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  • Author or Editor: Matthew D. Smyth x
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David D. Limbrick Jr., Prithvi Narayan, Alexander K. Powers, Jeffrey G. Ojemann, Tae Sung Park, Mary Bertrand and Matthew D. Smyth

Object

Hemispherotomy generally is performed in hemiparetic patients with severe, intractable epilepsy arising from one cerebral hemisphere. In this study, the authors evaluate the efficacy of hemispherotomy and present an analysis of the factors influencing seizure recurrence following the operation.

Methods

The authors performed a retrospective review of 49 patients (ages 0.2–20.5 years) who underwent functional hemispherotomy at their institution. The first 14 cases were traditional functional hemispherotomies, and included temporal lobectomy, while the latter 35 were performed using a modified periinsular technique that the authors adopted in 2003.

Results

Thirty-eight of the 49 patients (77.6%) were seizure free at the termination of the study (mean follow-up 28.6 months). Of the 11 patients who were not seizure free, all had significant improvement in seizure frequency, with 6 patients (12.2%) achieving Engel Class II outcome and 5 patients (10.2%) achieving Engel Class III. There were no cases of Engel Class IV outcome. The effect of hemispherotomy was durable over time with no significant change in Engel class over the postoperative follow-up period. There was no statistical difference in outcome between surgery types. Analysis of factors contributing to seizure recurrence after hemispherotomy revealed no statistically significant predictors of treatment failure, although bilateral electrographic abnormalities on the preoperative electroencephalogram demonstrated a trend toward a worse outcome.

Conclusions

In the present study, hemispherotomy resulted in freedom from seizures in nearly 78% of patients; worthwhile improvement was demonstrated in all patients. The seizure reduction observed after hemispherotomy was durable over time, with only rare late failure. Bilateral electrographic abnormalities may be predictive of posthemispherotomy recurrent seizures.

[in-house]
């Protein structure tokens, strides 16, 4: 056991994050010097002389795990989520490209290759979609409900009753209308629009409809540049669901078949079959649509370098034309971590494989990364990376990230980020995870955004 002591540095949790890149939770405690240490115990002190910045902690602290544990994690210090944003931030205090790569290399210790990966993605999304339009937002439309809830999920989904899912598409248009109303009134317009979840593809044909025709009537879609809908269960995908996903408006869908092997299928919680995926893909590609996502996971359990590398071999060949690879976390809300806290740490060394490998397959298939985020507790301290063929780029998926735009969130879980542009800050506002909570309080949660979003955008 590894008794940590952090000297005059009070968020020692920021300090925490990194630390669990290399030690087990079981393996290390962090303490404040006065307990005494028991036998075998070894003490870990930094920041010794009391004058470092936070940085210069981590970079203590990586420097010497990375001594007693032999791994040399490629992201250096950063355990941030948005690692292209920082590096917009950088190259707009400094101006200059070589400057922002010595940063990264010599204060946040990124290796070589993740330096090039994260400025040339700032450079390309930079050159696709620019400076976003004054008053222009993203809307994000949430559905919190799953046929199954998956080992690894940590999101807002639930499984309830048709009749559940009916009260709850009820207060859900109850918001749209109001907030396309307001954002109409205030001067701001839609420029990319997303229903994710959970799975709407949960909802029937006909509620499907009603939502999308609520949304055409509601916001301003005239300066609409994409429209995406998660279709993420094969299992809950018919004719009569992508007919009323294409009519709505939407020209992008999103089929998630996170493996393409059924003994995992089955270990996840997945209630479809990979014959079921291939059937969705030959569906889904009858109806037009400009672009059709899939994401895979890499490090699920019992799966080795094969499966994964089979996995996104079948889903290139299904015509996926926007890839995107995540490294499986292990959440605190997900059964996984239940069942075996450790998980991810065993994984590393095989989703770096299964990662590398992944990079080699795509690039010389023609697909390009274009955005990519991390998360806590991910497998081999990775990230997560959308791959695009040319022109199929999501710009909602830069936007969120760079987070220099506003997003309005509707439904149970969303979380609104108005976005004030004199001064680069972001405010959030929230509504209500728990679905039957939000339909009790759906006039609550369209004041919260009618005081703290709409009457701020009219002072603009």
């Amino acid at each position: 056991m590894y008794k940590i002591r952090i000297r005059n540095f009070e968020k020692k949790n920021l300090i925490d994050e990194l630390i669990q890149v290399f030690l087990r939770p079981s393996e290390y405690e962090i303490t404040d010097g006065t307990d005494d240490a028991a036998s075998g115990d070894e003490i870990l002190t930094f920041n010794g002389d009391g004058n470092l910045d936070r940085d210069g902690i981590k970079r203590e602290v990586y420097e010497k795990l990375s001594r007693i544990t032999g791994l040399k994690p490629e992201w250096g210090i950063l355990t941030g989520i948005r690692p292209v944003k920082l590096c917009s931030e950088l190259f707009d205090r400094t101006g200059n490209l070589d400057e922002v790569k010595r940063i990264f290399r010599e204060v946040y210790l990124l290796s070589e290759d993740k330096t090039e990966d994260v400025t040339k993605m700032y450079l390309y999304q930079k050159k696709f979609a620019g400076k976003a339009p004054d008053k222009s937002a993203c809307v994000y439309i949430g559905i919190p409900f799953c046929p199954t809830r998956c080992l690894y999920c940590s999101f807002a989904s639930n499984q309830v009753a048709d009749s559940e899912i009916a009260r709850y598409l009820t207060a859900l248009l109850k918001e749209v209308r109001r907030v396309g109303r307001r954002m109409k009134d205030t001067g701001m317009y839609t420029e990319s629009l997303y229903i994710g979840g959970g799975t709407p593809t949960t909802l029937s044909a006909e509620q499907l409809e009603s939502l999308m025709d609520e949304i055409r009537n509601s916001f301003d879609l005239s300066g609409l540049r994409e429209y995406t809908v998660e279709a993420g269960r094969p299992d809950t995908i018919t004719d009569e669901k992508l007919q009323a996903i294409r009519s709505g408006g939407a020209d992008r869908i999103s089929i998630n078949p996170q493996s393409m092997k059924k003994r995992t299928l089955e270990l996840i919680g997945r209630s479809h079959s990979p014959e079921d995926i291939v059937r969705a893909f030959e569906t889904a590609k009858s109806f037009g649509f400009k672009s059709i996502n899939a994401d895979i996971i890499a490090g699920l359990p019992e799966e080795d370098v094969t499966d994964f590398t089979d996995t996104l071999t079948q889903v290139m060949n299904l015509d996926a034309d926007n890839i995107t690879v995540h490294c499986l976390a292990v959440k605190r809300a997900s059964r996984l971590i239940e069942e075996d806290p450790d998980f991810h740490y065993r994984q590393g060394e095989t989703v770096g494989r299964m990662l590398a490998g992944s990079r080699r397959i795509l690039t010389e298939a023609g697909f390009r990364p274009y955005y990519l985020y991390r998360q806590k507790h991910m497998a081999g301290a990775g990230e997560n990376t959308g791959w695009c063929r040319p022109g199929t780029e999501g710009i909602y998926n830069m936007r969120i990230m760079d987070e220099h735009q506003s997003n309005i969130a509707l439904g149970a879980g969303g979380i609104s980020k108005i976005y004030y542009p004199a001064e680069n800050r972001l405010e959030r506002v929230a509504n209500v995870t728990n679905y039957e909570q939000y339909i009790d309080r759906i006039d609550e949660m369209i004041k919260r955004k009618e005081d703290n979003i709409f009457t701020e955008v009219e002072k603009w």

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James M. Johnston Jr., Francesco T. Mangano, Jeffrey G. Ojemann, Tae Sung Park, Edwin Trevathan and Matthew D. Smyth

Object

The purpose of this study was to better define the incidence of complications associated with placement of subdural electrodes for localization of seizure foci and functional mapping in children.

Methods

The authors retrospectively reviewed the records of 112 consecutive patients (53 boys, 59 girls; mean age 10.9 years, range 10 months–21.7 years) with medically intractable epilepsy who underwent invasive monitoring at the Pediatric Epilepsy Center at St. Louis Children’s Hospital between January 1994 and July 2005. There were 122 implantation procedures (85 grids and strips, 32 strips only, five grids only, four with additional depth electrodes), with a mean monitoring period of 7.1 days (range 2–21 days). Operative complications included the need for repeated surgery for additional electrode placement (5.7%); wound infection (2.4%); cerebrospinal fluid leak (1.6%); and subdural hematoma, symptomatic pneumocephalus, bone flap osteomyelitis, and strip electrode fracture requiring operative retrieval (one patient [0.8%] each). There were four cases of transient neurological deficit (3.3%) and no permanent deficit or death associated with invasive monitoring.

Conclusions